BY CHRIS FARAONE, KENNETH LIPP & JONATHAN RILEY
For this third installment of our Boston Trolling series ...
Smarter city or city under surveillance?
You partied hard at Boston Calling and there's facial recognition data to prove it
Great theater is wont to incite rapid-fire debate and discussion. And—not to sound like a silence-your-cell phones and shut-the-fuck up announcement—everyone appreciates it when you save your insightful banter until after the thespians have taken their final bow. There’s nothing worse than being ... read more
Quit your bitching. Summer is over. Here’s an arbitrary list of reasons to look forward to cooler weather.
1. Fewer Croc sightings
2. Nutella is no longer a liquid consistency making it more reasonable to eat directly out of the container
3. See above, but apply also to peanut butter, almond butter, cashew butter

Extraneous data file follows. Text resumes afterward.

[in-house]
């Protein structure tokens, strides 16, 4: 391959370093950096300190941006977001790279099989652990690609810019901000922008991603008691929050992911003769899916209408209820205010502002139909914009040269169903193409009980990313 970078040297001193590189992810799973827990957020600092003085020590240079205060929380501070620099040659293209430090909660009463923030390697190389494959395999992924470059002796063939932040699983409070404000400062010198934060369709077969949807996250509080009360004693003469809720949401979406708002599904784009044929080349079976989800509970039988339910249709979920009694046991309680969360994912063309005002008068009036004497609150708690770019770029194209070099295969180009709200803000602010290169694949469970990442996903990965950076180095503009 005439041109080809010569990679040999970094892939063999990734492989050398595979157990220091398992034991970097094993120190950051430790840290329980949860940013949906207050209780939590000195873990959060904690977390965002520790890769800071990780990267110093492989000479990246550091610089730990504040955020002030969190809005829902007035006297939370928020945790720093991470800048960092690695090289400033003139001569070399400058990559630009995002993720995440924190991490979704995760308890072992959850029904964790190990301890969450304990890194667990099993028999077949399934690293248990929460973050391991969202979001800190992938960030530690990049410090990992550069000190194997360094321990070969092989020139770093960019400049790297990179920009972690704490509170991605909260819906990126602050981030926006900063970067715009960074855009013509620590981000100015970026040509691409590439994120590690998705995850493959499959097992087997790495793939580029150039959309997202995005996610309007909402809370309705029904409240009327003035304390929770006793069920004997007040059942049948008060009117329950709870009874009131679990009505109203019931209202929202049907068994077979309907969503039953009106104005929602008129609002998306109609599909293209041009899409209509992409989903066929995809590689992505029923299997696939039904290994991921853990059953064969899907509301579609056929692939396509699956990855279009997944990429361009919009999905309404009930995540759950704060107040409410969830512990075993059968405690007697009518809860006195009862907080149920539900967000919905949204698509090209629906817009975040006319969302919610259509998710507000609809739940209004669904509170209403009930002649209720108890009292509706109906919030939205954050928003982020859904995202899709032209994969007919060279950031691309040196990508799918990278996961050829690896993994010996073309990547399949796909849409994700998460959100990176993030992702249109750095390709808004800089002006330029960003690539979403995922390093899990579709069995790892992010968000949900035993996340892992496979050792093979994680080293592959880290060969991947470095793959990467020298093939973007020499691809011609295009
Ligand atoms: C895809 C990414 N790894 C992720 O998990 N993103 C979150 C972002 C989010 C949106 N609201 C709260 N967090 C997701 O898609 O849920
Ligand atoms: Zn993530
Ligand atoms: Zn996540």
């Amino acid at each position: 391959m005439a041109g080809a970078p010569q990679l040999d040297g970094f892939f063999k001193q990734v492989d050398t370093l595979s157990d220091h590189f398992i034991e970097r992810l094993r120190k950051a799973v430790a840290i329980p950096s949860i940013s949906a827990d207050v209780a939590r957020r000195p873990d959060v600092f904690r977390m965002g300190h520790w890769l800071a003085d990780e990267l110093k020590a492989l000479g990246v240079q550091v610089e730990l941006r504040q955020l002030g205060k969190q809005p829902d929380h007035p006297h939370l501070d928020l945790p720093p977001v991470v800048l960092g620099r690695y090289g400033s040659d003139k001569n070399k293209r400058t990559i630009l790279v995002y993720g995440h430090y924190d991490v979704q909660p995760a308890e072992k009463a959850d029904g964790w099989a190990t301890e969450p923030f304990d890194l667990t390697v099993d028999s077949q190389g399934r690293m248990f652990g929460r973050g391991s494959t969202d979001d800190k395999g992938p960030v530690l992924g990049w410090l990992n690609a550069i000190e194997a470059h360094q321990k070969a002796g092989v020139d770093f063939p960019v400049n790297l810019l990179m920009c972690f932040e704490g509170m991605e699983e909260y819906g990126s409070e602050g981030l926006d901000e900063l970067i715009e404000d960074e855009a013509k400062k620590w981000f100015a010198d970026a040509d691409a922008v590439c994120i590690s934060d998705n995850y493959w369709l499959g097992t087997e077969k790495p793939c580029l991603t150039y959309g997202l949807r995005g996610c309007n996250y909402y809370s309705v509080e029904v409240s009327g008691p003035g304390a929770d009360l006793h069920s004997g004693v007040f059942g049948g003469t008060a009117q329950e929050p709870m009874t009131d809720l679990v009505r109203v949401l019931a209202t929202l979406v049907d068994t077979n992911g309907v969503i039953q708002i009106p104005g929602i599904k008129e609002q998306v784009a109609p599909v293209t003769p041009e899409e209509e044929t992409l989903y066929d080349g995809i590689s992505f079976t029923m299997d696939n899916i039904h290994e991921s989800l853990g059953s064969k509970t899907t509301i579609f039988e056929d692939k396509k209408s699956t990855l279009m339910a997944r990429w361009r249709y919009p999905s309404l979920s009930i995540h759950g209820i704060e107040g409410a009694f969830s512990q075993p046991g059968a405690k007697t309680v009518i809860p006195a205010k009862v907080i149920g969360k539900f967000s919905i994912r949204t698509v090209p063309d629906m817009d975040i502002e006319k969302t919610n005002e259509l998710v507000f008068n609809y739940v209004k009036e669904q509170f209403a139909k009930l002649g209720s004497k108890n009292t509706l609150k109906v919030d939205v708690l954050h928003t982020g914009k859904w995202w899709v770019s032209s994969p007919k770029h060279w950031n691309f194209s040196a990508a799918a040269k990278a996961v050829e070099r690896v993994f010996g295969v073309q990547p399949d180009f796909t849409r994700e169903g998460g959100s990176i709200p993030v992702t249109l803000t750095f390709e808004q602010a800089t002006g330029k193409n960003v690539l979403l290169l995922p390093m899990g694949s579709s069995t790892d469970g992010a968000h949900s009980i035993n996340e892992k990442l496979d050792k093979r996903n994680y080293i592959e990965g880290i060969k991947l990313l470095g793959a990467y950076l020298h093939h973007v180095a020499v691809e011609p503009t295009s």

4. Even if you have no interest in sports, you can make a pastime out of tallying how many times football players slap each other on the ass
5. Crass pumpkin carving contests
6. You’re that much closer to the return of “Game of Thrones”
7. For hardcore GoT fans, an The World of Ice and Fire encyclopedia is out in October (although this means the rest of us will have to hear about how it isn’t really an encyclopedia, so it’s really a scratch)
8. Ladies who perpetuate the myth that they shave everyday, all-year-round can now pretend they do
9. Thrift store sweaters
10. Public transit is considerably less smelly
11. Apples and the wealth of booze, fritters, pies, and bobbing they inspire
12. There is almost zero-risk someone will show up to a party with White Zinfandel or Lime Ritas as their offering